Minimalism is trending in many areas of life, including athletic shoes, with many fans touting numerous benefits. But does the evidence support the hype? Yes, according to research findings published in Medicine & Science in Sports & Exercise (2018; doi:10.1249/MSS.0000000000001751). Walking in minimalist shoes is as effective as foot-strengthening exercises and may result in better compliance than doing specific exercises.
To reach this conclusion, researchers from Brigham Young University in Provo, Utah, and Harvard Medical School in Boston randomly assigned 57 runners to minimalist-shoe walking, foot-strengthening exercise or a control group. The research team evaluated muscle size and strength for 8 weeks and, at the conclusion, discovered that both the minimalist-shoe group and the foot-exercise group improved equally.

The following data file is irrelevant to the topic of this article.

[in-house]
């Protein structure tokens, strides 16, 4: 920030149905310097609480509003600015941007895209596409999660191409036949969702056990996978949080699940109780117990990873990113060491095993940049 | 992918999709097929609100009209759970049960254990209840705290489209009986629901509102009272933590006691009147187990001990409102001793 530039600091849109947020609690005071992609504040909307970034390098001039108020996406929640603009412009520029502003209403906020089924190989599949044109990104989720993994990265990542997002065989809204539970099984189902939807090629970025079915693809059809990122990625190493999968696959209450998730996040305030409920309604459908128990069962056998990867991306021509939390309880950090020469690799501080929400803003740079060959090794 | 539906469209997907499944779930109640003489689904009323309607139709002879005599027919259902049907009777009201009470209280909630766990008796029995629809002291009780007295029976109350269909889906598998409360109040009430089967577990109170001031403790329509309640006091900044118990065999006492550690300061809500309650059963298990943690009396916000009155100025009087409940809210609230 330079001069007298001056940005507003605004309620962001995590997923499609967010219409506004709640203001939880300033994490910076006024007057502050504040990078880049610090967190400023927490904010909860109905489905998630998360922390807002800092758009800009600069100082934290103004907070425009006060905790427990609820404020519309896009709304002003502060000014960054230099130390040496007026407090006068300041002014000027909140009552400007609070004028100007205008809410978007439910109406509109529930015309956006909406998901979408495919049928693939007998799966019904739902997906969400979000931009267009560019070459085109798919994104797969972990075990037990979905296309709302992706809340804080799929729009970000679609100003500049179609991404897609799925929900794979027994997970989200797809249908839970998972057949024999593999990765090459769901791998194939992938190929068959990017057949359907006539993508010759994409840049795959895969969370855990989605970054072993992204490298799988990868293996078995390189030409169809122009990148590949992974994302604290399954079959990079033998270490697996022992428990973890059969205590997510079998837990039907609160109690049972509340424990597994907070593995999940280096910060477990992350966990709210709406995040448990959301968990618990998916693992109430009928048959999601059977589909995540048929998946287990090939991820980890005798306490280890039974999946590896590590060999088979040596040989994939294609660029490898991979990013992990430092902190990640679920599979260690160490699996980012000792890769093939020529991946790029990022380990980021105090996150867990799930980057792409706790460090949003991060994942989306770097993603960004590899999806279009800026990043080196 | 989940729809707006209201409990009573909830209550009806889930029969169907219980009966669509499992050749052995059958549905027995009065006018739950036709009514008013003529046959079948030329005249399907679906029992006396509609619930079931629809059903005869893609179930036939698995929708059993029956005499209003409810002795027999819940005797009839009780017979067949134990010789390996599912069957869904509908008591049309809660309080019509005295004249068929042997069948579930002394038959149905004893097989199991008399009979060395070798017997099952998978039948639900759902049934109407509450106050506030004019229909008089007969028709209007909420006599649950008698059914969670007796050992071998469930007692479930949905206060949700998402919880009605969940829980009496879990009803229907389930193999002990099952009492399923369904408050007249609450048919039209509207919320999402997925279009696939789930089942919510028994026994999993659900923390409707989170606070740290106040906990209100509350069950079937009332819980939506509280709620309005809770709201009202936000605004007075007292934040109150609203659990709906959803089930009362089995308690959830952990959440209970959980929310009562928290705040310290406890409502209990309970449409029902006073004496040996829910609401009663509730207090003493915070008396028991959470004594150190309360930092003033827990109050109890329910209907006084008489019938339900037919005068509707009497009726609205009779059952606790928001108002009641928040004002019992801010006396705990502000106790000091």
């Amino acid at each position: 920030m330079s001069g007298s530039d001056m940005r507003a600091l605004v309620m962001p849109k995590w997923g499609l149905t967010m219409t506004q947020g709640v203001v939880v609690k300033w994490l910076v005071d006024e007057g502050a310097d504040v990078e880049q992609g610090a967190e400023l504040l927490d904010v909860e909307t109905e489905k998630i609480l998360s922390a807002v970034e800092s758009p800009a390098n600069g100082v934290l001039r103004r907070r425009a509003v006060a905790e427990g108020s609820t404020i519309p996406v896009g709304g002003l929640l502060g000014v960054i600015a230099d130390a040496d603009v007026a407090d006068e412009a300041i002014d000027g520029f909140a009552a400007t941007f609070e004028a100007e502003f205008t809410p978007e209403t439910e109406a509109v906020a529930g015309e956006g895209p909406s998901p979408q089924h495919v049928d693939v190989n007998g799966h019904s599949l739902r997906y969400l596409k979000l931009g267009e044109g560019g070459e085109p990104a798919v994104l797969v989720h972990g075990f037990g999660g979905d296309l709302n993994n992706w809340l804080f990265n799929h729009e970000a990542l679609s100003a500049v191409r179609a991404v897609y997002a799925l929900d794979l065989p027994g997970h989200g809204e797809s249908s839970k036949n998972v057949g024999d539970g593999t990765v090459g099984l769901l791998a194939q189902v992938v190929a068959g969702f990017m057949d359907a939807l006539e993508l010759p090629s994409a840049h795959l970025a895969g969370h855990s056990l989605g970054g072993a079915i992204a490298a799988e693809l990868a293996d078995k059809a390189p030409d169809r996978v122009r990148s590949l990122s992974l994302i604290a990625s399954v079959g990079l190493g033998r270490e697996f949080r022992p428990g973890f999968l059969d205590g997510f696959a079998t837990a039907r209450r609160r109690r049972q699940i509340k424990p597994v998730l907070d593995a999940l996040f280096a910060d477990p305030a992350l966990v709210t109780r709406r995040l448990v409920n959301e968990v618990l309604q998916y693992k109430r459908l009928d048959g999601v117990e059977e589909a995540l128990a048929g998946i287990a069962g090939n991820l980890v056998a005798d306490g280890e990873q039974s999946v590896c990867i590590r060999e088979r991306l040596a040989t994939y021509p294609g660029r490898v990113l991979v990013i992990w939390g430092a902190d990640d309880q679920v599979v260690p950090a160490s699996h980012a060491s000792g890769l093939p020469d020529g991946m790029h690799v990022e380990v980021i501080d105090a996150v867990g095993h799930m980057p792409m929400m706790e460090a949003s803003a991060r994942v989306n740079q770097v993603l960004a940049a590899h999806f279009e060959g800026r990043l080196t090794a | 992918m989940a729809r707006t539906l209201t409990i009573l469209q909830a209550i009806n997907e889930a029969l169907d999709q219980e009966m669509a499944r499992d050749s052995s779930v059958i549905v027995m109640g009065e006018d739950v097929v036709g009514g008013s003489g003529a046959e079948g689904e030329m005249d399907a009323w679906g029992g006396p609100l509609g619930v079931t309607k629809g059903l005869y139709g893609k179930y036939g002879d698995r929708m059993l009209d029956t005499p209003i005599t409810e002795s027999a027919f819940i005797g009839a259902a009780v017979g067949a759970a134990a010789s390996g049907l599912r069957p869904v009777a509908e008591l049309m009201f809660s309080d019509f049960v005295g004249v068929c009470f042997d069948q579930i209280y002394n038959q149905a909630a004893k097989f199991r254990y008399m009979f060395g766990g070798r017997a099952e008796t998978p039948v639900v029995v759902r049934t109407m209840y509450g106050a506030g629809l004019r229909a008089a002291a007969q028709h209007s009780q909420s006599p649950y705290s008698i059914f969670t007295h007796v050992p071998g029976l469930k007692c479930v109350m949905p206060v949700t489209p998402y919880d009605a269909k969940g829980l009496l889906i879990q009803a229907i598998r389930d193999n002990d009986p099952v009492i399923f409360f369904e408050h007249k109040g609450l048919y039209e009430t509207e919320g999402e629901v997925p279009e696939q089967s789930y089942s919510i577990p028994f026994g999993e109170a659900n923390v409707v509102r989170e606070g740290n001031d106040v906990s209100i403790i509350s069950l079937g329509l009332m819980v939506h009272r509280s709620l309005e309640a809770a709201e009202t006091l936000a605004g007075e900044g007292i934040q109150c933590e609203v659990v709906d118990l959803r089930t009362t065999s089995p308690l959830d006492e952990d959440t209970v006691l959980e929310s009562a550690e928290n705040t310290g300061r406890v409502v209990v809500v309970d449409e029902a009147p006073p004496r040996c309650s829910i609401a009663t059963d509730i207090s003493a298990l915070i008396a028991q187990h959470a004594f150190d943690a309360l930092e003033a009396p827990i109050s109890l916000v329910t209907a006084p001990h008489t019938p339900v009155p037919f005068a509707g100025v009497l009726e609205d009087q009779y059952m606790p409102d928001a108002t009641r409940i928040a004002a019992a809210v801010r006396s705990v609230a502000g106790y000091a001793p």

Lead study author Sarah T. Ridge, PhD, associate professor of exercise sciences at Brigham Young University, noted the importance of progressing daily steps gradually when first wearing minimalist shoes. “We did a study in 2011 that allowed runners to [follow their own transition program as they began running] in minimalist footwear. We ended up with a lot of ‘bony injuries’ in the foot.
“We wanted to be really cautious this time. My intuition, based on lack of pain and injuries in this study, is that many people can start at 2,500 steps per day and increase their number of steps after 1 week or start at 4,000–5,000 and increase every 2 weeks. It will depend on previous activity habits and whether they have been wearing highly supportive shoes during all of their activities.”